Looking for a solid road trip through the Sierras? Look no further…
This 317-mile long state highway, dubbed the “Golden Chain” Highway, meanders through nine counties in the heart of the California Gold Country. Oakhurst anchors its south end while Vinton and Loyalton are found to the north.
The miles along Highway 49 described on this page are the most scenic and historically rich sections of the highway (in my opinion). The route takes you through small towns, historic mining areas and along one of the most beautiful rivers of Northern California.
We headed out from Oregon House and picked up Highway 49 in Camptonville (However if you start from Nevada City you will lose nothing as you will drive through great scenery and pass through North San Juan).
Camptonville was originally a mere stop on the road to Downieville. However, in 1852 a gold strike was made here, and by 1857 large scale gravel mining was going on.
In 1879, Lester Pelton, a carpenter and Camptonville resident, invented a split bucket water wheel to power a sewing machine. This simple device proved to have over twice the efficiency of a flat paddle water wheel, and over 20 % greater efficiency than a single bucket wheel. The ‘Pelton Wheel’ was patented in 1880 and was an instant success. It powered stamp mills, pumps, printing presses, fans, sugar mills and many other machines all over the world. Along with reservoirs and ditches, it was a major component in the development of hydroelectricity. The Pelton wheel is still in use today and provides power at many locations including nearby Bullards Bar Dam.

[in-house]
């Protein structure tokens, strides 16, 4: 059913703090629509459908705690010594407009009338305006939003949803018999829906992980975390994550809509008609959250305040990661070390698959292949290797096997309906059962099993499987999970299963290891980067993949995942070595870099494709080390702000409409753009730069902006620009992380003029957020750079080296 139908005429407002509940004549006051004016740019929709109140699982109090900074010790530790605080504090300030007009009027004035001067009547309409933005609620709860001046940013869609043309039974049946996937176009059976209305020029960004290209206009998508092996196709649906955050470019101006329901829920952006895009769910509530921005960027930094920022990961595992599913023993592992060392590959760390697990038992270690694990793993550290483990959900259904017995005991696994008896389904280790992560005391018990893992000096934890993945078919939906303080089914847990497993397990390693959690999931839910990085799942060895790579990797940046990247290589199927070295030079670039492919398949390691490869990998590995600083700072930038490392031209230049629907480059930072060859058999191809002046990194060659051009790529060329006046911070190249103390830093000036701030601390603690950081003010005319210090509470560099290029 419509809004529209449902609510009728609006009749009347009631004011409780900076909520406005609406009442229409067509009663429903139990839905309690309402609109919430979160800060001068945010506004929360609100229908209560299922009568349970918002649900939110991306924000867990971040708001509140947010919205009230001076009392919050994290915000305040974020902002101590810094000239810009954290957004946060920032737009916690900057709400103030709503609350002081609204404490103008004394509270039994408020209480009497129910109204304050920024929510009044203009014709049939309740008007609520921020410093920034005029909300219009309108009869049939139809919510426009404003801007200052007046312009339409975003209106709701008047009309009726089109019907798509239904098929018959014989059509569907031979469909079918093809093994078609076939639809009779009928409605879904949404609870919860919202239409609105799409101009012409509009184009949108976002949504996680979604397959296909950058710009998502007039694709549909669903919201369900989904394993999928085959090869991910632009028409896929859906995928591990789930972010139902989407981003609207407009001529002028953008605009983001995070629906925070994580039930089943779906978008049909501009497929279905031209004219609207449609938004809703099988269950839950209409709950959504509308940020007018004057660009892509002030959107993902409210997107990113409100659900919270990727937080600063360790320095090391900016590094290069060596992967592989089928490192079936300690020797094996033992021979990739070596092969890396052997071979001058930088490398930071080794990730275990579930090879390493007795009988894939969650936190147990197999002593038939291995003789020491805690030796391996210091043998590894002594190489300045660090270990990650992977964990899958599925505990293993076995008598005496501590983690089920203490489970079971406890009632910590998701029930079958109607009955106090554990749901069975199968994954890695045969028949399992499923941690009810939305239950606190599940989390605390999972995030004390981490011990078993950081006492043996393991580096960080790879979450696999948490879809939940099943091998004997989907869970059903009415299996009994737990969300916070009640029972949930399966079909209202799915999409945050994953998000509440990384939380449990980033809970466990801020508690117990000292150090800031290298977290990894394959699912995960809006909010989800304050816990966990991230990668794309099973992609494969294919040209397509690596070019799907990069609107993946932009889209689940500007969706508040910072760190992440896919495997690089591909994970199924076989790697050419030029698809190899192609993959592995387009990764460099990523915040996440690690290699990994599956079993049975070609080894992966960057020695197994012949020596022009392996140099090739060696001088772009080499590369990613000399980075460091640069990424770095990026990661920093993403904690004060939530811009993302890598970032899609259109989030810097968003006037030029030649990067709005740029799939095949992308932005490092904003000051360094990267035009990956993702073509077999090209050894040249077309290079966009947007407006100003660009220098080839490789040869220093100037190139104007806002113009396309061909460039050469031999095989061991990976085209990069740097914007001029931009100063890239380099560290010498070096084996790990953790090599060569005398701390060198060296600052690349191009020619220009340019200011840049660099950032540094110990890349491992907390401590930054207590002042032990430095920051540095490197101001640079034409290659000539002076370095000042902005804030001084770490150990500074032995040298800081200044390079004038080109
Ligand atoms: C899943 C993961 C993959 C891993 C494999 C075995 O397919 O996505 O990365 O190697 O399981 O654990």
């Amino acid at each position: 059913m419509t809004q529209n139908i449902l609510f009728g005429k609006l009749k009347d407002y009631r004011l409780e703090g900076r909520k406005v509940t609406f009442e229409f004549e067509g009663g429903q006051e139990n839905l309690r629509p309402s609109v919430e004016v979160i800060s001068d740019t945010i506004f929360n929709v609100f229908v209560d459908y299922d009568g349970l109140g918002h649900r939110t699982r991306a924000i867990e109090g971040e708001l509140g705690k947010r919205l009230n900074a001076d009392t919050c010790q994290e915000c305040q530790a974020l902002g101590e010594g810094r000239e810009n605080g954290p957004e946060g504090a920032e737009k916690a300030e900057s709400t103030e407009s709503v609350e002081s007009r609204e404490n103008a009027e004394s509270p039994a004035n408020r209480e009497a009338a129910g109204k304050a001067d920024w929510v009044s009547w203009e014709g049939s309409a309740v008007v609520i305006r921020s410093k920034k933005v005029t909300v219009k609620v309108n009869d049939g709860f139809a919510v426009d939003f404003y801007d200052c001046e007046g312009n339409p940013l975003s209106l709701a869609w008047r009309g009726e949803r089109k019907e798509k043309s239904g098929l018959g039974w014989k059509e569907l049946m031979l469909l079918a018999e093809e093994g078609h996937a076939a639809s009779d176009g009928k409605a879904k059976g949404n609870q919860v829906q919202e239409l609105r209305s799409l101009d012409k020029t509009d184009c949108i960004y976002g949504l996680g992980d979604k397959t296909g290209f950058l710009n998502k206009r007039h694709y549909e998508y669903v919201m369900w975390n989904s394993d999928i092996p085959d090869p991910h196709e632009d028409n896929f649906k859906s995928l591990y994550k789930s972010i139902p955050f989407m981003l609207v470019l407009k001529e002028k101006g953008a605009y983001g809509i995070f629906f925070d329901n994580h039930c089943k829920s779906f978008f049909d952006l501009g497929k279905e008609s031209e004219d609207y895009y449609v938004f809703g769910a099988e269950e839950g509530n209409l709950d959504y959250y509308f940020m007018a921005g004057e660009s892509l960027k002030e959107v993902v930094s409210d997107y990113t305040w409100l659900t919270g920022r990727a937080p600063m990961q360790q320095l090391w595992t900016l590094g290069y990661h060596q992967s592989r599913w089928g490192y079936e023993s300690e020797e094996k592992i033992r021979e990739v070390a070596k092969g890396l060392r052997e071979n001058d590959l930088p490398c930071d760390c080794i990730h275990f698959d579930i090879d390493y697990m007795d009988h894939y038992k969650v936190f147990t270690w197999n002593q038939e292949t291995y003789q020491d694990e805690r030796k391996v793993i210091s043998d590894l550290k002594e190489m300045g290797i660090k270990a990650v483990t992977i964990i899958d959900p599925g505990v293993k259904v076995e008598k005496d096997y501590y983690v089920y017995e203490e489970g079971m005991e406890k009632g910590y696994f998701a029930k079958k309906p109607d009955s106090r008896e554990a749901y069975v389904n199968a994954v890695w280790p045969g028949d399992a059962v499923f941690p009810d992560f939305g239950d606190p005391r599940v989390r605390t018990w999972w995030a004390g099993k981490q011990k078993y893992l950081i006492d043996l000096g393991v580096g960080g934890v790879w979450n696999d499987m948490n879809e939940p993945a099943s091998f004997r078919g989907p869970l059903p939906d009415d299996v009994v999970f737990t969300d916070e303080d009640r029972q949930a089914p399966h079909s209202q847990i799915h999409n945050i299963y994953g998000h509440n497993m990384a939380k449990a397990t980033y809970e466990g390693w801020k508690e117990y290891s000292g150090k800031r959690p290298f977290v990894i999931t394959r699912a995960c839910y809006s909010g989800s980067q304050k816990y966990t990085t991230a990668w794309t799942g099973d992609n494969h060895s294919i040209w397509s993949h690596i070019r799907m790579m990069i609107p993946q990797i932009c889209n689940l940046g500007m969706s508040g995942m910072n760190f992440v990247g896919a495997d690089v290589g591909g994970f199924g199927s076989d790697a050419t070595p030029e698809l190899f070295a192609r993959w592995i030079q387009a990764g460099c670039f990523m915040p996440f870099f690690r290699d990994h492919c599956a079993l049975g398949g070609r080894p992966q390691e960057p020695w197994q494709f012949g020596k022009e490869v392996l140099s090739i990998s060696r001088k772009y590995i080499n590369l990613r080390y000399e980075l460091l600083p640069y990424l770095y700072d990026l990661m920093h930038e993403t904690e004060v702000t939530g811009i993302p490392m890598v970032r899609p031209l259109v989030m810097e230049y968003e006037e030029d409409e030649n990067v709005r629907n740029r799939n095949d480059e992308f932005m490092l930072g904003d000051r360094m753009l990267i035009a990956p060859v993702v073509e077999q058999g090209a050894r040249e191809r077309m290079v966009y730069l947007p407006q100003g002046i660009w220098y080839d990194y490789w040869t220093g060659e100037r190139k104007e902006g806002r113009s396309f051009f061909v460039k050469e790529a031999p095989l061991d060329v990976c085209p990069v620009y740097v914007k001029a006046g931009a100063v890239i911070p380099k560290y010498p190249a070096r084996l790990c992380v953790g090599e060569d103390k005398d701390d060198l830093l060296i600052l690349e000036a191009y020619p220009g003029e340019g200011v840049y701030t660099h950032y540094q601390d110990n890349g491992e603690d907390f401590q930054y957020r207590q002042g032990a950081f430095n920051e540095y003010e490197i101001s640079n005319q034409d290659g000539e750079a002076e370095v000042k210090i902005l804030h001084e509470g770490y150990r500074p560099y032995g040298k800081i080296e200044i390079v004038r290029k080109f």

Shortly after passing through Camptonville you will find yourself driving along the river:
Rocks scoured by the force of the water:
The waters of the North Fork of the Yuba River are incredibly clean and clear:
Me doing what I do at one of our stops along the river:
Here are some video clips of the river:
North Fork Yuba River # 1
North Fork Yuba River # 2
North Fork Yuba River # 3
The North Yuba River flows for forty-five miles through the northern Sierra Nevada, from its headwaters at Yuba Pass to New Bullards Bar Reservoir.
Highway 49 offers many scenic vistas, including breathtaking (and I very rarely use that word) views of the river’s numerous rapids and cascades, the canyon’s heavily forested slopes, and the impressive granite spires of the nearby Sierra Buttes.